"The developers have stuck to their triple-buffered unlocked frame-rate, meaning large variances in performance and some noticeable judder mitigated to a certain degree by the superb motion blur."

God of War: Ascension's performance, tested across a broader stretch of the game across multiple locales. The unlocked frame-rate of previous games in the series remains a constant in the new offering too.

The key ingredient to presenting Ascension's vistas is in its careful management of lighting. There's an appreciated subtlety to the way ambient lights, such as lanterns in temples, spread outwards to eke out the most detail possible without over-saturating an indoor scene. Outside, directional lighting gives a more intuitive sense of progress, as dusk slowly turns to day over the course of our travels from shrine to shrine. The sun's position is usually low-key, creating an eye-catching balance between light and shade when the environment shifts around Kratos - one stand-out moment involving travel on the backs of giant serpents shows this off beautifully, as it winds around temples and caverns.

The complexity of geometry during this particular set-piece is surprising given the enormity of its scale, and how fast we're being shuttled around the Delphi temple and nearby caverns. To lighten the burden, instancing is used on each segment of the serpent - a cost-saving manoeuvre that duplicates the geometric data comprising each portion of its length, the order of which is then randomised to hide the fact. Even with this workaround (sparing a huge load on the PS3's 256MB pool of dedicated graphics RAM) it remains convincingly hidden and very much a worthwhile trade-off to have it running in-engine.

Much of the legwork is done on the fly, then, but Ascension has reason to reach for the pre-rendered content on the disc. Video sequences are typically used in a sparing fashion at the start of each chapter in a similar vein to the Uncharted series, where the goal is to avoid any visible break in action when transitioning between areas. The lack of any loading screens from start to finish does much to bolster the game's claim to being one of the most cinematic action titles available, and it's often impossible to tell actual in-engine gameplay from the video content - a trick Sony Santa Monica mastered in God of War 3. Each scene is brief, and the encoding quality is generally high enough to sidestep compression artifacting, though it can barely be distinguished by the superior treatment of aliasing, plus the firm lock to 30FPS that's missing in-game.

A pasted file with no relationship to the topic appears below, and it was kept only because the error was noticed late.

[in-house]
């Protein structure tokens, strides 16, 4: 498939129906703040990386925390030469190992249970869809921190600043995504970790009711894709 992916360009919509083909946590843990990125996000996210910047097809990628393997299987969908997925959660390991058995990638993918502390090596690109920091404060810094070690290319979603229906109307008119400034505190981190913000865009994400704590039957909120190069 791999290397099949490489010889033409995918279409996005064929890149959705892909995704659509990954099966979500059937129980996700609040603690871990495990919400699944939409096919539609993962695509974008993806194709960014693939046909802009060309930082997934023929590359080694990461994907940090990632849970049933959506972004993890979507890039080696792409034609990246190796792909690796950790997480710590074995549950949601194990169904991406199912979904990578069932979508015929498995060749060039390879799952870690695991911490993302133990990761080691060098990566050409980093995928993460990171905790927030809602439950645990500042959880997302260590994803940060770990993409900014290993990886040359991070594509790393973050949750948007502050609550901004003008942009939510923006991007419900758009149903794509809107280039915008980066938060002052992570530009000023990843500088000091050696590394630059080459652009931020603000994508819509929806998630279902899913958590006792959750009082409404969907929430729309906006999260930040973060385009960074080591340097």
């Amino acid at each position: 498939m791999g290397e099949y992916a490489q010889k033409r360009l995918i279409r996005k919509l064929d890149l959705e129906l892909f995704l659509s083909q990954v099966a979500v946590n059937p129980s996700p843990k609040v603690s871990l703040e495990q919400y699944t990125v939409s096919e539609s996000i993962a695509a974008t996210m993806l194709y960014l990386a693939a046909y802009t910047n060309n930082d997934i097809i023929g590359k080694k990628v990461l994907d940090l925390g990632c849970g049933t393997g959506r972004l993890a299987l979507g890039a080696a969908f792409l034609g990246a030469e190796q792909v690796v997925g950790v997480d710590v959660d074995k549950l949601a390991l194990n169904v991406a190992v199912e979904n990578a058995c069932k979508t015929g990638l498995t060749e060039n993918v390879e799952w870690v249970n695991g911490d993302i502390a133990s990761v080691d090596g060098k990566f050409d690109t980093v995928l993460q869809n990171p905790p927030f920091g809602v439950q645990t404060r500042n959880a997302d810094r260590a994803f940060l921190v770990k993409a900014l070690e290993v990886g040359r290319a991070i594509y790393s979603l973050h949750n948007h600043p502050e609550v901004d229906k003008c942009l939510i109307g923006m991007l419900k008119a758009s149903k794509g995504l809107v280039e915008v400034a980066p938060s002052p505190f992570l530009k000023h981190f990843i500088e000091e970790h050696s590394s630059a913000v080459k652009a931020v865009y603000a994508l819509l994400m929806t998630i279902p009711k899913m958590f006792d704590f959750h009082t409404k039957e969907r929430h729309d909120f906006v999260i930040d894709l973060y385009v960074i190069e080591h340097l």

Multiplayer matters

As a surprise statement of intent, Sony Santa Monica led Ascension's unveiling by showing off the multiplayer mode, prompting some to believe it would be the competitive off-shoot of the series. Thankfully this wasn't precisely the case, and we've ended up with a very well-rounded package overall - though this does shine a light on how seriously the studio took the challenge of bringing God of War's narrative hooks into an online arena. In truth, there aren't many stages in rotation, but the organic, densely detailed approach to their layout clearly shows a firm belief in quality over quantity. The poster child for the mode is undoubtedly the chained "Megalops" titan, lauding over the upper levels of the Desert of Lost Souls stage like a grotesque theme park attraction - but with a design that's every bit in-keeping with the tone of the single-player game.

While Kratos is too big a fish for this particular pond, his rig is used for the thousands of nameless, customisable soldiers that walk in his stead, with animation necessarily hinging around longer attack build-ups to make moves readable by an opponent. The benefits of slowing down combat are obvious: a longer lead-in before the animation's concluding blow makes life easier for the net-code to resolve encounters.

"Animation hinges around longer attack build-ups to make moves readable by an opponent and makes life easier for the net-code to resolve encounters."